Reporting errata had grown into a hobby for me, but I definitely don't regret either buying the book (books, I have the two-volume version) or using it as my primary study guide.

If you understand that specific problem the best move is to probably move on for now and remember to check their errata page for each chapter before starting it.

One thing I was reminded of recently -- if the problem is with the suggested answer(s) for a chapter review question, the errata will be at the page at the end with the answers for it, not on the page with the question, but you probably already know that.

The whole Lion and Tiger thing sparked a whole lot of discussion a while back, and I got a lot from that discussion itself.
The value of it is questionable, because one guideline of writing clear code that is widely accepted is "Do not write expressions that require memorizing the operator precedence table to understand, some good developers will misread it and get confused."

For the exam some people say "Don't bother to memorize the operator precedence table", but at least for the mock questions I've seen, not remembering it could bite you.

Some said memorizing "ASRL" (i.e. Arithmetic, Shift, Relational, Logical) is enough, but there are a few questions where you need to remember that non-short-circuit logical operators are applied before the short-circuit ones, and in the order of &, then ^, then |, or that the assignment operators, including compound ones like *= happen dead last, even after ? : -- you need to remember that stuff to be totally safe on the exams it would seem.

The funniest thing was one instructor gave the dumbest mnemonic I ever heard, he taught that "The unary operators happen first, because that is the easiest to do.  Then the binary operators, because those are harder, then the ternary operator" but after complaining it was the dumbest thing I ever heard I never forgot that again.  Unfortunately, the assignment operators (including the compound ones like /=) are even lower in precedence...

I personally find talking/writing about these things to be the best way for me to actually remember them long term.

I don't think you will have a lot of complaints going forward of this level (most of my complaints are nit-picking about wording), but I will be sure to read them if you do, and so will the authors eventually.
 
Clark Rig
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I would say that the table 3.1 is incorrect also because post increment/post decrement must come last in order of arithmetic precedence. But for some reason it is placed at the top.
 
Jesse Silverman
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I am not sure I agree.  Let's look at an example because it is confusing.



In JShell this looks like this:

jshell> int x = 1
x ==> 1

jshell> int y = 0
y ==> 0

jshell> int z = x++ + y++
z ==> 1

jshell> x
x ==> 2

jshell> y
y ==> 1


Explanation: First thing the first operand is evaluated.  x returns its previous value of 1 and gets incremented to 2.
Then the second operand to the + gets evaluated, I think.  y returns its previous value of 0 and gets incremented to 1.
Then those two operands 1 and 0 get added together yielding the result of 1.
If we now look at x and y, we will see the results of the post-increment operators reflected in their values as shown.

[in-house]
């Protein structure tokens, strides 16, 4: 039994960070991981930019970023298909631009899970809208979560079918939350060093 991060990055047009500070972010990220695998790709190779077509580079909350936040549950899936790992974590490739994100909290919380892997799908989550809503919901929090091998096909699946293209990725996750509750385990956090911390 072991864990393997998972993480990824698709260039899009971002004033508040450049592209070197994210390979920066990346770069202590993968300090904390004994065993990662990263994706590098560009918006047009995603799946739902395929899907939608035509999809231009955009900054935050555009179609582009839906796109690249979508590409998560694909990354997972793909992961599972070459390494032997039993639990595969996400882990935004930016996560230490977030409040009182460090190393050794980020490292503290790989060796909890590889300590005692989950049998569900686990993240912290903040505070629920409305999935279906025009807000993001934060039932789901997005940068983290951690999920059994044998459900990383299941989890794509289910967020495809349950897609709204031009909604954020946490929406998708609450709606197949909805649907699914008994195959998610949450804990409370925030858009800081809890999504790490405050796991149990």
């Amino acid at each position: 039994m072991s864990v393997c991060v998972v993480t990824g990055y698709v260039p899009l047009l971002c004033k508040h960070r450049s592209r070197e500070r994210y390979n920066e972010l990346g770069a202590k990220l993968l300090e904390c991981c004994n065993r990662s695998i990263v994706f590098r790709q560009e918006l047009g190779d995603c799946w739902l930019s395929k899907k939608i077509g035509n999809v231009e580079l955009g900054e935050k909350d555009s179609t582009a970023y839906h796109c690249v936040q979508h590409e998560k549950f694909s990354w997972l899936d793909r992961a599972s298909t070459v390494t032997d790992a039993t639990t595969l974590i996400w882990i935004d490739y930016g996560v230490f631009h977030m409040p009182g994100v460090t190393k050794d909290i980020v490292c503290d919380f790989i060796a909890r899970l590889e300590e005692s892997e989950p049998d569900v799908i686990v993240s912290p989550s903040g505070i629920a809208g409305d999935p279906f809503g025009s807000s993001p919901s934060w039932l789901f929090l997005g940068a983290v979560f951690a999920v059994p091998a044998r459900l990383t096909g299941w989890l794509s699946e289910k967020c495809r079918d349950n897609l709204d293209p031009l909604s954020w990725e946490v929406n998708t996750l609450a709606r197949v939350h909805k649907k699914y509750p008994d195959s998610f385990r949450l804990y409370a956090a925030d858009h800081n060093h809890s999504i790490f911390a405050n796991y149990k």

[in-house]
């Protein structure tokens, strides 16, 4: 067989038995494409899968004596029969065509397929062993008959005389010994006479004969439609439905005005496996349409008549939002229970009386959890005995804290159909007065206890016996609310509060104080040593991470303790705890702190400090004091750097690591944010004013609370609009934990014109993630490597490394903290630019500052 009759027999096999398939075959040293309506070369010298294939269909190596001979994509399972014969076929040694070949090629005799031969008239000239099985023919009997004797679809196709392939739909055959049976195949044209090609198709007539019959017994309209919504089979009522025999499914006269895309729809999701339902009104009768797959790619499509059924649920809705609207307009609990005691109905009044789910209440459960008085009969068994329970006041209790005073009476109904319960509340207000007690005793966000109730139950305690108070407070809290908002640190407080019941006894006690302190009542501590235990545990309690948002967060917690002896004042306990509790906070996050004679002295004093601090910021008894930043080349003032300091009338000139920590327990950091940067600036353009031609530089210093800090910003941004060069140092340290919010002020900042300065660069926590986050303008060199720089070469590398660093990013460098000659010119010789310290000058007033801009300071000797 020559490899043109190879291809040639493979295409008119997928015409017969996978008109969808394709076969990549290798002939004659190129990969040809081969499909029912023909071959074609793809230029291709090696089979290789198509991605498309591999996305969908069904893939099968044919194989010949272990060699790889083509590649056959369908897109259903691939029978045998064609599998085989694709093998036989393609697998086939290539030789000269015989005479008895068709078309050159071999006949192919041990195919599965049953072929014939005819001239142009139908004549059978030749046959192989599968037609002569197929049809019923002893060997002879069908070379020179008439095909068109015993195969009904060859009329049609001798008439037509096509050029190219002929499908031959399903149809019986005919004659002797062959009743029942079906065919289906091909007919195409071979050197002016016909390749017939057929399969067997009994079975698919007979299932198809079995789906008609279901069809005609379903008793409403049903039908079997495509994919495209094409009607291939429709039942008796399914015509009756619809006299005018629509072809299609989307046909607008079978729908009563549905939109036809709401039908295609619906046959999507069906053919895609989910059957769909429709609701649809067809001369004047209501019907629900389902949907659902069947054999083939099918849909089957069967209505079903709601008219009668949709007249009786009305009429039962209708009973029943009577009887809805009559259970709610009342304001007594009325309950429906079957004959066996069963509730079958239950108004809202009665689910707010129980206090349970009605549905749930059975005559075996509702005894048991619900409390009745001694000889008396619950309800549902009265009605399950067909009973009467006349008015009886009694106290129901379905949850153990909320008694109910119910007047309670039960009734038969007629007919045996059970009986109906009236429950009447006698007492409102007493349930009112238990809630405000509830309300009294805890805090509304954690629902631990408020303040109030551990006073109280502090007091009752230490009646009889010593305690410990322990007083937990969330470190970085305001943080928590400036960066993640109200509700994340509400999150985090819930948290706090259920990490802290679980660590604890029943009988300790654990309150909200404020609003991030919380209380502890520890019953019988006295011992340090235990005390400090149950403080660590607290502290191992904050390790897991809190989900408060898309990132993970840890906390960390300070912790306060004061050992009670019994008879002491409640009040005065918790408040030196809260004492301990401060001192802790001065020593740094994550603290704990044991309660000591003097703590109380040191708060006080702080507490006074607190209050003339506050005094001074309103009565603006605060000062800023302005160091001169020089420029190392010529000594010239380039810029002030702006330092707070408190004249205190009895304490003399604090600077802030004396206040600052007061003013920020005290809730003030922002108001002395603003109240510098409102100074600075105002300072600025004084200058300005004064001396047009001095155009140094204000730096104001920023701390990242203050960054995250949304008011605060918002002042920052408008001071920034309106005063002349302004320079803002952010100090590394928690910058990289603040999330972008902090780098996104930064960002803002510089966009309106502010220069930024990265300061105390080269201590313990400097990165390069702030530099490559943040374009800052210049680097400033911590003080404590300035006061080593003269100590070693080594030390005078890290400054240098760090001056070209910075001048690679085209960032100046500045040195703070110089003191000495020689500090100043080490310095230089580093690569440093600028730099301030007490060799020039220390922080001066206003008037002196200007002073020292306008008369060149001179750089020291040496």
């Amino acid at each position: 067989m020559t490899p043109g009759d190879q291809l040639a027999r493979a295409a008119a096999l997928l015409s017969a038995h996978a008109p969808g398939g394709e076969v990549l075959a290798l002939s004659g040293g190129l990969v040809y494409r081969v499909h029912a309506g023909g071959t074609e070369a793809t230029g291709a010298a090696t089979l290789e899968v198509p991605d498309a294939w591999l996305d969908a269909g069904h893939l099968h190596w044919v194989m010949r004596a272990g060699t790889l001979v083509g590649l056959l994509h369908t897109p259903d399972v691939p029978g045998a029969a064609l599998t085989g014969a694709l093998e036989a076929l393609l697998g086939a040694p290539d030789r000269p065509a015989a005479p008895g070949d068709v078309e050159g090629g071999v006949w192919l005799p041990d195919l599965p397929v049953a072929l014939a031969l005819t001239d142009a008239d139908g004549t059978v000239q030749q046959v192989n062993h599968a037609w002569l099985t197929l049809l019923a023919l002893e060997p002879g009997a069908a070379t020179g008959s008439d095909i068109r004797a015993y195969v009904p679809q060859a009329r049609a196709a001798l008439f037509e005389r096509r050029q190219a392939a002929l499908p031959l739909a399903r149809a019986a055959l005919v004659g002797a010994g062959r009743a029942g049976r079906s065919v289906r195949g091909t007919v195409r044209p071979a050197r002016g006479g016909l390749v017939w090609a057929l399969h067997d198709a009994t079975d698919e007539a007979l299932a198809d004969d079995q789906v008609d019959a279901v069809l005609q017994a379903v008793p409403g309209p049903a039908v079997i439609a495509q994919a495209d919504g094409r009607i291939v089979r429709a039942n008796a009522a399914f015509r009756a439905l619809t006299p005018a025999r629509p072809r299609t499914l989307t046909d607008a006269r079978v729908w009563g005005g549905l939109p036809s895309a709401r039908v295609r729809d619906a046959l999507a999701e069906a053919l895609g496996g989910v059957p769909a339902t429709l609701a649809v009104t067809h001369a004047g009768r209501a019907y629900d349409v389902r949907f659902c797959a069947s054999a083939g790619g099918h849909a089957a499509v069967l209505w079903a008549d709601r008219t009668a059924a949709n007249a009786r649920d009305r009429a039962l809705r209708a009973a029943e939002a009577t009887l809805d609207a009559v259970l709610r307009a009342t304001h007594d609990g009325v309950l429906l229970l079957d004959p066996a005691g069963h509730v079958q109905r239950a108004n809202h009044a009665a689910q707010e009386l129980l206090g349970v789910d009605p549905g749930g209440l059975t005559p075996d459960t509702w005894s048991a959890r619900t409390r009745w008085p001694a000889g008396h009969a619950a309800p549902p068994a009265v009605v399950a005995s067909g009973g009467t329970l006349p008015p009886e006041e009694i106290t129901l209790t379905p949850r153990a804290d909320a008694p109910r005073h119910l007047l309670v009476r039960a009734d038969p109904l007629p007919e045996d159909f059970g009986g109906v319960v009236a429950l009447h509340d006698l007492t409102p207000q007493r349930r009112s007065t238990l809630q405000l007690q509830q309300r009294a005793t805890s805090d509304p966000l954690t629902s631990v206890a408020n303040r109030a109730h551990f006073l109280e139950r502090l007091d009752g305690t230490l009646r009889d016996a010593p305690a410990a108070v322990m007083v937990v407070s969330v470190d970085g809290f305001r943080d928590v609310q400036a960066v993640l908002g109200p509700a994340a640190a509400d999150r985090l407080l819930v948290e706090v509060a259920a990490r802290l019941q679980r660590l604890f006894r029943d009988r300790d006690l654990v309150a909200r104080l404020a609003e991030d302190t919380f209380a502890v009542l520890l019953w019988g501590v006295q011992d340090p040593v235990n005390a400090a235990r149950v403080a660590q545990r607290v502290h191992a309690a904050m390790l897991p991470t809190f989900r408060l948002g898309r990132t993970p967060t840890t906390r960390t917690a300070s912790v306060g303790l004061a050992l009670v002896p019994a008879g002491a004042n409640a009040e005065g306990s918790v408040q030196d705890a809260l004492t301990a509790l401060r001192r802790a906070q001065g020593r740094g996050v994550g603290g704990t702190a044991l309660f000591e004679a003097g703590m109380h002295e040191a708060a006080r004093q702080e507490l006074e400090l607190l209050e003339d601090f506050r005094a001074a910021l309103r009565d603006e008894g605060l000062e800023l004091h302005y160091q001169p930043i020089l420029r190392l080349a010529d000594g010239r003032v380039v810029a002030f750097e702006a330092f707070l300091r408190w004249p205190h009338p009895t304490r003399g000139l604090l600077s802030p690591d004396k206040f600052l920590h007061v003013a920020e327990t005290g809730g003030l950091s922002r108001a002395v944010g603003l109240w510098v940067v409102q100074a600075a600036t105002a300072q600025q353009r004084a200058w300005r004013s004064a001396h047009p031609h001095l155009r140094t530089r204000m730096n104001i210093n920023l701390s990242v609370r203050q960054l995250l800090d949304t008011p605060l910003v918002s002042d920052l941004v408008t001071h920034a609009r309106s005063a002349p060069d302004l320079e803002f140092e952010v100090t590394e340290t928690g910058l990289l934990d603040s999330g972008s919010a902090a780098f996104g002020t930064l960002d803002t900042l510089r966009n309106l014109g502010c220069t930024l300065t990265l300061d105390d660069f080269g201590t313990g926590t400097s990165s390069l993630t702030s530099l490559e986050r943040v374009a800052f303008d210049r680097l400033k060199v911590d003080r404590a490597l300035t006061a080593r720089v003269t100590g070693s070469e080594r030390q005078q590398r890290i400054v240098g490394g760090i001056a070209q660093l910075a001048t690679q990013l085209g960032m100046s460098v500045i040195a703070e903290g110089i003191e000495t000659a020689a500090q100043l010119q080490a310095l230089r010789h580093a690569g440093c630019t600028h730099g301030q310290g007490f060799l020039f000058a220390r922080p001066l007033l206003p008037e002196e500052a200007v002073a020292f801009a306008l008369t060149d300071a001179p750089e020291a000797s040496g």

This gets more confusing to some people if we have more than one of them (anybody who codes like this should be placed in solitary confinement until they finish judging the next Obfuscated C contest and find a winner)...

jshell> x = 4
x ==> 4

jshell> y = 5
y ==> 5

jshell> z = x++ + y++ + x++ + y++
z ==> 20


If I was allowed to, I would fire anybody on my team that tried to check code like that in, but the results are as I expect.

Why would you say the post-decrements get placed last in operator precedence?  They clearly come before + as we see here.
What comes last is the = of course.  Everything else is already done by then, and the smoke clears....

jshell> x
x ==> 6

jshell> y
y ==> 7

 
Jesse Silverman
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And Doh!!  "Welcome to the Ranch, Clark!!"

We really are friendly folk around here, but sometimes the content of the post is so provocative we may forget our manners like it seems I did.
 
Clark Rig
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I guess when I think about the post decrement in my mind I reason that it has no bearing on the equation at hand, and therefore the increment operation itself has the lowest precedence.
I suppose there's another way to think about it, but that's how I look at it currently (edit: it appears that way in your Jshell also as the post increments of x and y occur after each addition operation).

I have however just discovered something new, explained in the book in review 3 which has completely thrown me off, and that's that the post operation gets discarded in some cases:

int x = 0;
x = x++;
x == 0 is true.
 
Clark Rig
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Jesse Silverman wrote:And Doh!!  "Welcome to the Ranch, Clark!!"

We really are friendly folk around here, but sometimes the content of the post is so provocative we may forget our manners like it seems I did.



Thanks! I appreciate your feedback!
 
Jesse Silverman
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This is really pathological, like what if you are microwaving a gremlin when the microwave falls into a bathtub full of heavy water weird, it would never happen in Real Life but they like the questions like this on the Game (I mean Cert Exam) so...

int x = 0; // x is 0, okay

x = x++; // three parts.  We take the value of x, currently 0, to be the value of the expression.
             // next, we increment the value of x, after we have used it, so x is very briefly 1.